Colorado is facing an unprecedented constitutional crisis as it attempts to accomplish redistricting for our Congressional and state legislative seats.
Until now, the legislative districts have been redrawn after each census to reflect changes in the population by an 11-person commission appointed by the Assembly, governor and state Supreme Court. The congressional districts were redrawn by the Assembly. (This redrawing of congressional districts every 10 years is required by the U.S. Constitution; legislative redistricting follows the same mandate.)
Under the old system, whatever political party was dominating in the time period after the census controlled the drawing of districts – which allowed that party to wield control over who was elected.
This is what we call gerrymandering, and because of today’s sophistication of data-gathering, it’s an even more powerful political tool than ever before, said Paul DeBell, assistant professor of political science at Fort Lewis College.
One major impact of gerrymandering (which has been popular with both parties), is that in homogenous districts, the emphasis ends up on primaries, not general elections. In the primaries, candidates tend to appeal to the ideological fringes of their parties, fostering extremism.
“Gerrymandering can be a powerful factor in polarizing our politics,” DeBell said.
Back in 2018, Coloradans passed two amendments to the state Constitution intended to reduce partisan influence in redistricting. Amendments Y and Z require the formation of two independent commissions made up of 12 members – each including four Democrats, four Republicans and four unaffiliated voters – that will redraw the districts. This could prove very important this year, as the state’s population increase likely will create the addition of a congressional district. (If U.S. House Bill 1 passes, all states will have to set up independent commissions like ours.)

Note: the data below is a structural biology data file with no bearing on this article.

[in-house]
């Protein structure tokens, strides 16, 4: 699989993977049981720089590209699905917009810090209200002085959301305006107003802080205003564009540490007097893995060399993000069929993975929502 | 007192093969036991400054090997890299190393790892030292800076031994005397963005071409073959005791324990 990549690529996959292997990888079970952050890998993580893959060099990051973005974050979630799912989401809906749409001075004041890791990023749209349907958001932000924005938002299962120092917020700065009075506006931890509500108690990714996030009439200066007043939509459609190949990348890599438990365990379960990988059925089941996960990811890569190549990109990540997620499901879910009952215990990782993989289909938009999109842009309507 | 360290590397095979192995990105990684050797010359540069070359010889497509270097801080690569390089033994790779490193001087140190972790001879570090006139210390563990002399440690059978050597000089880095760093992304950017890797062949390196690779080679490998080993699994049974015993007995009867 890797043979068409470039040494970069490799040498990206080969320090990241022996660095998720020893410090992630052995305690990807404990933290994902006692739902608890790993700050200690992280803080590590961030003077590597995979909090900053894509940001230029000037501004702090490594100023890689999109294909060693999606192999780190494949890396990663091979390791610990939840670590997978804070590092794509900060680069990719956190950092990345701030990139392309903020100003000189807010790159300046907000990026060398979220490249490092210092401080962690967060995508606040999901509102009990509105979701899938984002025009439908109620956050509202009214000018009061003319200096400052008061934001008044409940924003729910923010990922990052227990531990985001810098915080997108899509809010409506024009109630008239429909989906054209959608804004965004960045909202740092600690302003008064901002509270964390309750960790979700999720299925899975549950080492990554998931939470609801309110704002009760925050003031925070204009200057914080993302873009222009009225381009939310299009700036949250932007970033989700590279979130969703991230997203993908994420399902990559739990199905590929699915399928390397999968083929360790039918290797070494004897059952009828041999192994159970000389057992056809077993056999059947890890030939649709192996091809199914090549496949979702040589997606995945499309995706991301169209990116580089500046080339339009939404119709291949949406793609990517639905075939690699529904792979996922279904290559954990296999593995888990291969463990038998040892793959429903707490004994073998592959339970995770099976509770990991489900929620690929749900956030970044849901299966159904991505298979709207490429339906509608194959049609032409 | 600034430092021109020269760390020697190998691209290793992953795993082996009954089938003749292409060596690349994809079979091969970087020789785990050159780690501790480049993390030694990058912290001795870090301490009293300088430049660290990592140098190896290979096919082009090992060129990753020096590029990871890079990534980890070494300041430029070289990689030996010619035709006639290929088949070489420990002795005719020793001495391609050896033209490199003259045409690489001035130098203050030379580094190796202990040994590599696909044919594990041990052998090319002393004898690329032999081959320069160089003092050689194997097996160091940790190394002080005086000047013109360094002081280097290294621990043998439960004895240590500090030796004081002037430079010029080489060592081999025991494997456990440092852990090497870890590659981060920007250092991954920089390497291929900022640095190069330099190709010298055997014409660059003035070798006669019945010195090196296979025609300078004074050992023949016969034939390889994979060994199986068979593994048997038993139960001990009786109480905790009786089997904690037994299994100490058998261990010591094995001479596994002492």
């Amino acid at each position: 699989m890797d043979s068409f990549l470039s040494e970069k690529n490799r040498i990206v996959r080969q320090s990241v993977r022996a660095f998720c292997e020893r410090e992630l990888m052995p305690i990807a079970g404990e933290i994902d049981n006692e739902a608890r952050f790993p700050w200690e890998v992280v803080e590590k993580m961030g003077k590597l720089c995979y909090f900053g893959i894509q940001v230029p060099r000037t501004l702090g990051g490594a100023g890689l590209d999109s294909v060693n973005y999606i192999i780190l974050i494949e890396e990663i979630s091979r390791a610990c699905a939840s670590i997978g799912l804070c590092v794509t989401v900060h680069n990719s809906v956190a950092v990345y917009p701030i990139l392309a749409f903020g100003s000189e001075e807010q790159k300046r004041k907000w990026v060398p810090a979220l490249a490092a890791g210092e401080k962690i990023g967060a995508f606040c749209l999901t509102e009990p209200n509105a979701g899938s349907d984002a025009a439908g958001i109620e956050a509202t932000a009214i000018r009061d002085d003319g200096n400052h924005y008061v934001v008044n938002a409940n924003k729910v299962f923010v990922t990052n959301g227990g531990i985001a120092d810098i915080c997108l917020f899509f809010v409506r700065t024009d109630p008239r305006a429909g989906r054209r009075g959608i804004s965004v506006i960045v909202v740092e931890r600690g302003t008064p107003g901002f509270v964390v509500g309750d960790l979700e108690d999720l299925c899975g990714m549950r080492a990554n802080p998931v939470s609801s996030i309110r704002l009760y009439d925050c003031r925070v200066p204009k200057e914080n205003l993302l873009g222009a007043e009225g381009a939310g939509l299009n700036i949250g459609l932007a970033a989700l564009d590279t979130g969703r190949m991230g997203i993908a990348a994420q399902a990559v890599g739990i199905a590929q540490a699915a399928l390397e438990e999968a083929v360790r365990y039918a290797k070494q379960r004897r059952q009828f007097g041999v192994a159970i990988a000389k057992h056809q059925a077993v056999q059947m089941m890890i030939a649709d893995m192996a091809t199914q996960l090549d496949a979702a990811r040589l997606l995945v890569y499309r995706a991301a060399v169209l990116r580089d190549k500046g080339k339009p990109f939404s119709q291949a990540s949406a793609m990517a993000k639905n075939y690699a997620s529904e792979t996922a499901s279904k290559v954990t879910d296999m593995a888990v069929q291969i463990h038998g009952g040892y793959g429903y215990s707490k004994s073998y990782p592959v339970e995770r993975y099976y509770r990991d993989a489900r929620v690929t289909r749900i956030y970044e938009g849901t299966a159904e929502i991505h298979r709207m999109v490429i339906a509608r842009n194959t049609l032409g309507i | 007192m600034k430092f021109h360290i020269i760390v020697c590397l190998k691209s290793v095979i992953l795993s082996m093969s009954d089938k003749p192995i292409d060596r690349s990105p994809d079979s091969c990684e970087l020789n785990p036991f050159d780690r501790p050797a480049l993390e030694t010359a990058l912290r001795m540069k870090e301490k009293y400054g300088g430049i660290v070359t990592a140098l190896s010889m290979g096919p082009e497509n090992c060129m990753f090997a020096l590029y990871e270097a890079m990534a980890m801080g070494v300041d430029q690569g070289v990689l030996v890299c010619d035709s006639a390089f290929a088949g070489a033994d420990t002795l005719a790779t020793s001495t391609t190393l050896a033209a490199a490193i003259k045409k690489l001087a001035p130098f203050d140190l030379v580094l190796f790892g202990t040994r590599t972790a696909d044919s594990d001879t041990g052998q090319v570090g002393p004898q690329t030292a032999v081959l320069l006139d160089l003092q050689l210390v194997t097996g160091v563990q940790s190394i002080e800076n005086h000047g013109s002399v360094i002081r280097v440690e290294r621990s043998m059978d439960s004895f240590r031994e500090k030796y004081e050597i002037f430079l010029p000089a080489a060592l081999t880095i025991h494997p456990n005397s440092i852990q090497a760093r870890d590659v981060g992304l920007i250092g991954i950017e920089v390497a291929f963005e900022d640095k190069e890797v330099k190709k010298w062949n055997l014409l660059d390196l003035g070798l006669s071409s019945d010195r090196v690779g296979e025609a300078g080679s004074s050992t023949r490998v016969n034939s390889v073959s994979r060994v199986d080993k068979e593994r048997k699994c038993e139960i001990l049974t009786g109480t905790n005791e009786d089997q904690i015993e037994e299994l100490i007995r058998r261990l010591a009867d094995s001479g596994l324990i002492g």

The congressional commission has been named. Lori Smith Schell of Durango, a lifelong unaffiliated voter and an independent energy economist, is a member. The legislative commission will be complete in a few weeks.
But what should have been a fairly straightforward bureaucratic process is now challenged by the postponement of the census, thanks to our former president and his attempt to change the way the census is counted.
Amendments Y and Z set out a particular timeline in which the redistricting process must occur.
Those deadlines are crucial because redistricting must be accomplished in time for county officials and the secretary of state – who run our elections and have their own mandated time frames – to prepare for the 2022 elections.
The redistricting process, including three meetings in each current district to hear voters’ concerns, was to have been complete – with staff members helping commissioners redraw the maps – by Sept. 1. The new maps have to be sent to the state Supreme Court, which can approve or ask for revisions. The whole shebang was supposed to be complete by Dec. 31. All of this is laid out in the amendments.
But census officials say they can’t promise to deliver the new population data until Sept. 30.
Only the state’s Supreme Court has the power to waive the constitutional requirements, and only the Legislature has clear authority to ask the court to do so.
The obvious solution? Legislators draft a bill asking the Supreme Court to delay the calendar of deadlines for redistricting. But some incumbent legislators are likely not too keen on having foreshortened 2022 campaigns.
This is an extraordinary, unexpected circumstance that could prevent amendments Y and Z from being properly implemented. It would behoove our legislators to put aside their personal interests and act swiftly to mitigate the problem.
Let’s give our new commissions the opportunity to help make future Colorado elections fairer.
It’s the will of the people.